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World War ll London Blitz:  Buy On Smashwords
I am the great-granddaughter of Ruby Side Thompson. 
Recently I started re-reading the World War ll journals and felt that they were such an important part of a history that will soon be forgotten if not published and shared with the world. These diary excerpts are not the entirety of what is published in print and kindle.
Ruby grew up during a time when education was just beginning to be encouraged for both upper and middle class women. During the late 1890's Ruby explored many radical political ideas of London, England. She met many famous people including the writers George Bernard Shaw and William Butler Yeats. 
5.0 out of 5 stars A choice pick, not to be overlooked, November 6, 2011 By Midwest Book Review (Oregon, WI USA)

World War ll London Blitz: 11-5-40 Last night was a very bad night again, the Germans making up for all they didn’t give us on Sunday night. Fourteen bombs have been dropped in this immediate vicinity. South Street is a mess.

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November 5, 1940
Guy Fawkes Day
It is U.S. Election Day. In the eight o’clock news this morning I was very amused to hear that last night Wendell Willkie held the air, giving his last campaign speech, for an hour and a quarter, “assisted by Bing Crosby and Mary Pickford.” This is simply ridiculous. It is as though Churchill should broadcast to the Empire assisted by Jack Payne and Cecily Courtridge.
Last night was a very bad night again, the Germans making up for all they didn’t give us on Sunday night. Fourteen bombs have been dropped in this immediate vicinity. South Street is a mess. It is shut from the public from Victoria Road to the Market Place. There are big craters in front of the Havana and in The Plaza Car Park. Also in front of Boots and the police station. There are unexploded bombs in Ives Nursery Gardens, in Errol Road (Bertie’s Road), in Gilbert Road, and one nearly opposite this house, between here and the main road.
We have had notice to keep all our windows wide open. There was another bomb in Eastern Road, and I don’t know where the rest are, but there are fourteen in there, three or four blocks. I don’t know how many in the rest of the town. We are now, four fifteen p.m., having our seventh warning for today. What shall we get tonight? Ted has decided to move the bookcase out of this dining room, and bring in its place the parlor sofa. This is a good idea. For two months he has been sleeping on the floor, in front of the bookcase, but if a blast tumbled the bookcase on top of him, the books would almost surely kill him. Anyhow, it’s getting too cold to sleep on the floor. So we have this shifting job to do this evening. I have been carrying lots of the books into the parlor, but now must rest, as I am too tired to do any more. Artie didn’t come home last night, so I’m afraid we shan’t see him this week after all.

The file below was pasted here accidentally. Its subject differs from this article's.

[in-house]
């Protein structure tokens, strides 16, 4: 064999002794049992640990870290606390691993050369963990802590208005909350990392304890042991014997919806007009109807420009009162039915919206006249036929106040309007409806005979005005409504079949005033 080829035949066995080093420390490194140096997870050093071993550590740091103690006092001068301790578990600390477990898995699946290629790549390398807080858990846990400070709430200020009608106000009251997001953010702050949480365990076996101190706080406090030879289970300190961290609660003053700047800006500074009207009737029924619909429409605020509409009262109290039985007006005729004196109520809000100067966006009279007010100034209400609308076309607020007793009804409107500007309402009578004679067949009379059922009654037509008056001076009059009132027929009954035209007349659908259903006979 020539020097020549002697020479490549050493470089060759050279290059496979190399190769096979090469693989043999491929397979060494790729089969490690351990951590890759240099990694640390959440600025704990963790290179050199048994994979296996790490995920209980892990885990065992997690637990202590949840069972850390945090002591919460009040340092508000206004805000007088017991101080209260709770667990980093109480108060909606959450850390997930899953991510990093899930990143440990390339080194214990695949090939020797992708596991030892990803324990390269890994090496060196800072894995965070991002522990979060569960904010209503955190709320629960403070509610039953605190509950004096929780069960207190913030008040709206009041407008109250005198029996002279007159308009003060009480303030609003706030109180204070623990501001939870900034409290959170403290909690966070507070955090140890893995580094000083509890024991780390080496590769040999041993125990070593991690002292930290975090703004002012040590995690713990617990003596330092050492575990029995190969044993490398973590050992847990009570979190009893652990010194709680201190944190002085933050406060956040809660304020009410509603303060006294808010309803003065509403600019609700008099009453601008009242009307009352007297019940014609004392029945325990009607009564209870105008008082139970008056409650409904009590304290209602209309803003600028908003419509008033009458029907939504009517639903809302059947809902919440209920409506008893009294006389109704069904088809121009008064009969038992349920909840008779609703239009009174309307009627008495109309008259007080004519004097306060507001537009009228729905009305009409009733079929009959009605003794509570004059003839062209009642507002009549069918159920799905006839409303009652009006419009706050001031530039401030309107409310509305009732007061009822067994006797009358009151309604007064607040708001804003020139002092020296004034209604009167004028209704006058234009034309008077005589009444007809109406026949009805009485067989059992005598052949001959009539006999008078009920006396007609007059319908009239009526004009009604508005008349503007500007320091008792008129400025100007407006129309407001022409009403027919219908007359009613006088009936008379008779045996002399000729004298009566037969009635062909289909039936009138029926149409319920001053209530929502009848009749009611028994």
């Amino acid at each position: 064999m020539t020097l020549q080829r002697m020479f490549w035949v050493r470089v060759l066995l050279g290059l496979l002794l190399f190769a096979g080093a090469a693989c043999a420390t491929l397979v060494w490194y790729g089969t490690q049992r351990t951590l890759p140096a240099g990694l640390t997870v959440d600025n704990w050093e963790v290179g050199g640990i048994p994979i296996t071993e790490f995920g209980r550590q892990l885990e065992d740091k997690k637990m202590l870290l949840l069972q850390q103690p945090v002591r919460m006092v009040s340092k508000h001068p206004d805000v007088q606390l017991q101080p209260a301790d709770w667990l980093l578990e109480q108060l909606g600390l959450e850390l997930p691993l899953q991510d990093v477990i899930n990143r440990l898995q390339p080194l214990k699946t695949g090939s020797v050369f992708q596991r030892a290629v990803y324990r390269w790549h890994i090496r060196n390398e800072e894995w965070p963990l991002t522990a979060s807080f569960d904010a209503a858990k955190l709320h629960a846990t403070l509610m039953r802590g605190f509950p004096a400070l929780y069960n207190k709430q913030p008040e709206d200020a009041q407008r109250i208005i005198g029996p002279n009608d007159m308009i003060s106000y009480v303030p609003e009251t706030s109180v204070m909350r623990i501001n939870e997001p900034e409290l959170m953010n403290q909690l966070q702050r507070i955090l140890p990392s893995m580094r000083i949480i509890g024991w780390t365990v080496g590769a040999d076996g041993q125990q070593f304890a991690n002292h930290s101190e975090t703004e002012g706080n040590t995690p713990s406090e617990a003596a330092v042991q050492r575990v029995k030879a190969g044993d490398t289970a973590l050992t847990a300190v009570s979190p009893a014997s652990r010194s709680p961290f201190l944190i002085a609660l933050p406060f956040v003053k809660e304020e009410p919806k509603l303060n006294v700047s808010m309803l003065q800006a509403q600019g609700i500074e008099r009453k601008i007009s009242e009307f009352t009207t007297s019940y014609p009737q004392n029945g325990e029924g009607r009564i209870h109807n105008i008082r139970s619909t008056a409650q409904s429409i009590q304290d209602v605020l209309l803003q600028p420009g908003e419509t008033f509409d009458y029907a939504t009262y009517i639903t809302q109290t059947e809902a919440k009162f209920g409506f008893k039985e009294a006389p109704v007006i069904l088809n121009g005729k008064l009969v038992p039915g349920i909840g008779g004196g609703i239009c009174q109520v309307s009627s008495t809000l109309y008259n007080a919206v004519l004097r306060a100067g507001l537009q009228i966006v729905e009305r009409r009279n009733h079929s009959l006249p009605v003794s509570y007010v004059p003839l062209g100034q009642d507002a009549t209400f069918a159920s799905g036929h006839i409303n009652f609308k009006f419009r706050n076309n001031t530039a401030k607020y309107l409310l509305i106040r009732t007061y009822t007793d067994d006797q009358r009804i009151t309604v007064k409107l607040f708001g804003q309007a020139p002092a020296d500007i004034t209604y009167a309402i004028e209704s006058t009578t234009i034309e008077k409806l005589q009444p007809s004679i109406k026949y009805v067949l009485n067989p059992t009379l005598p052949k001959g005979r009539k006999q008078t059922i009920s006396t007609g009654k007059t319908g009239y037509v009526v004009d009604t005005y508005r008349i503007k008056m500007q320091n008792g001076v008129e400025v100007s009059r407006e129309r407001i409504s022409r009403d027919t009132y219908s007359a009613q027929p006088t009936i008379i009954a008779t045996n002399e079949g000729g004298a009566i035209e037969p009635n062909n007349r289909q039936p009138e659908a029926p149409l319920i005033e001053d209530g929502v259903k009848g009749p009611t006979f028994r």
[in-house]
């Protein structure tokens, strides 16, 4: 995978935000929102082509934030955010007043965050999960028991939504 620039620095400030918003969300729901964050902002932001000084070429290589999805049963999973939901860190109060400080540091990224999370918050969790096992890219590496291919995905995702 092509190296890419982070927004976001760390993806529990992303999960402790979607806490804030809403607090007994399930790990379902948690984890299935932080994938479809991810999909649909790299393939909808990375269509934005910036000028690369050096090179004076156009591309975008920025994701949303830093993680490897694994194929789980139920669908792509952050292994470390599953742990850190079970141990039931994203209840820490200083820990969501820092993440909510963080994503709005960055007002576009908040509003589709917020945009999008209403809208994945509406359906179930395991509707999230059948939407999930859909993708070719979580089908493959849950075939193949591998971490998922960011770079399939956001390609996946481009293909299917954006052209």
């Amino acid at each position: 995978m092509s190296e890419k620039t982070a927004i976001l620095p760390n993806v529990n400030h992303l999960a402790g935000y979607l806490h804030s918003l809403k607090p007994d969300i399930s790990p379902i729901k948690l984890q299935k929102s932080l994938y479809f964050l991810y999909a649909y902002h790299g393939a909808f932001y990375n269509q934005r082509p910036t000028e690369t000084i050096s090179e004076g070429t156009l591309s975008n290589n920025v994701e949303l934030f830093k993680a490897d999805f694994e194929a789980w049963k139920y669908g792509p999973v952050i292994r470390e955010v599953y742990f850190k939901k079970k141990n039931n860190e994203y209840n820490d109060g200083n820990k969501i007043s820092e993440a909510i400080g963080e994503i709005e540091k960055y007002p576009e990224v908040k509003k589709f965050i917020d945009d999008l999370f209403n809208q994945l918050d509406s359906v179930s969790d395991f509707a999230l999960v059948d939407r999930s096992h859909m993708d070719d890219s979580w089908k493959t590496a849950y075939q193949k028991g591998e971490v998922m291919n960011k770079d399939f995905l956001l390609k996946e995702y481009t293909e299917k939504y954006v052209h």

November 6, 1941
Roosevelt is in. Good.
Forty-three bombs were dropped on Romford on Monday night. One lodged in the Gasometer. Captain Davis has been here today to remove it. This is the engineer who successful removed the bomb from St. Paul’s. News from Rome: Last Wednesday the Pope blessed two hundred Italian officers, received in audience, saying to them, “We bless all you who serve the beloved fatherland with fealty and love.” So they were off to invade and destroy Greece, with the Pope’s blessing. My God! What decent English person could remain a Roman Catholic!
November 7, 1940